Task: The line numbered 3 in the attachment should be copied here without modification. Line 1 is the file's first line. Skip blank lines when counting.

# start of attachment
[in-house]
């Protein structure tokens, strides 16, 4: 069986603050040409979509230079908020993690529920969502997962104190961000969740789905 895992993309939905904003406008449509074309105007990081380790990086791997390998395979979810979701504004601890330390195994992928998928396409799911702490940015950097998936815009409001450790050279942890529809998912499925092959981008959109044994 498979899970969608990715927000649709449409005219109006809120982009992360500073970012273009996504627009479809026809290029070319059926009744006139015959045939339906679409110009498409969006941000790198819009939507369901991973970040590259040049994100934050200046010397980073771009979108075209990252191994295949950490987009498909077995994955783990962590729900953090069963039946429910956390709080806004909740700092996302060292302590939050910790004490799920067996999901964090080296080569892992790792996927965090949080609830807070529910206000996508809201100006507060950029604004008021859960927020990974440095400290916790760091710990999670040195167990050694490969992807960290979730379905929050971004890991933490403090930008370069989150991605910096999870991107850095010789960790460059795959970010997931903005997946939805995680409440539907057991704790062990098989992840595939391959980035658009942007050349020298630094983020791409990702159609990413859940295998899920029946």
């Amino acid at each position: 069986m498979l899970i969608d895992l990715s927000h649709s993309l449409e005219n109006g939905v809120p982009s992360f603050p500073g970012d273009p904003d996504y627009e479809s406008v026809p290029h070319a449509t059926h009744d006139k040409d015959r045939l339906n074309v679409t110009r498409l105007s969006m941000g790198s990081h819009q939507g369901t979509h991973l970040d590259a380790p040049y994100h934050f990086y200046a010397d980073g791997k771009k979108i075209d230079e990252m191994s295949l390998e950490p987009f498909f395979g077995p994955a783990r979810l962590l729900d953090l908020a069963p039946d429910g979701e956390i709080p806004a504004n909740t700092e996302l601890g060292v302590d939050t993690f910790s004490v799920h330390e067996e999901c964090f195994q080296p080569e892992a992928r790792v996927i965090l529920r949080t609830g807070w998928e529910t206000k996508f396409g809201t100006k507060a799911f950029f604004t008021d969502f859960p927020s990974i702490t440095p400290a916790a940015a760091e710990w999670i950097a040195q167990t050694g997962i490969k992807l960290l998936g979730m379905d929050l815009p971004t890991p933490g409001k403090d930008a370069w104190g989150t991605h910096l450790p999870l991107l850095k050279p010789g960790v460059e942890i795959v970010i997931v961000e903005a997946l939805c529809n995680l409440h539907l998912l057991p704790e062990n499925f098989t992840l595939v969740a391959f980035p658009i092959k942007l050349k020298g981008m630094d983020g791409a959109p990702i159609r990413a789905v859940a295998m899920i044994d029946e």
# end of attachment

């Amino acid at each position: 069986m498979l899970i969608d895992l990715s927000h649709s993309l449409e005219n109006g939905v809120p982009s992360f603050p500073g970012d273009p904003d996504y627009e479809s406008v026809p290029h070319a449509t059926h009744d006139k040409d015959r045939l339906n074309v679409t110009r498409l105007s969006m941000g790198s990081h819009q939507g369901t979509h991973l970040d590259a380790p040049y994100h934050f990086y200046a010397d980073g791997k771009k979108i075209d230079e990252m191994s295949l390998e950490p987009f498909f395979g077995p994955a783990r979810l962590l729900d953090l908020a069963p039946d429910g979701e956390i709080p806004a504004n909740t700092e996302l601890g060292v302590d939050t993690f910790s004490v799920h330390e067996e999901c964090f195994q080296p080569e892992a992928r790792v996927i965090l529920r949080t609830g807070w998928e529910t206000k996508f396409g809201t100006k507060a799911f950029f604004t008021d969502f859960p927020s990974i702490t440095p400290a916790a940015a760091e710990w999670i950097a040195q167990t050694g997962i490969k992807l960290l998936g979730m379905d929050l815009p971004t890991p933490g409001k403090d930008a370069w104190g989150t991605h910096l450790p999870l991107l850095k050279p010789g960790v460059e942890i795959v970010i997931v961000e903005a997946l939805c529809n995680l409440h539907l998912l057991p704790e062990n499925f098989t992840l595939v969740a391959f980035p658009i092959k942007l050349k020298g981008m630094d983020g791409a959109p990702i159609r990413a789905v859940a295998m899920i044994d029946e």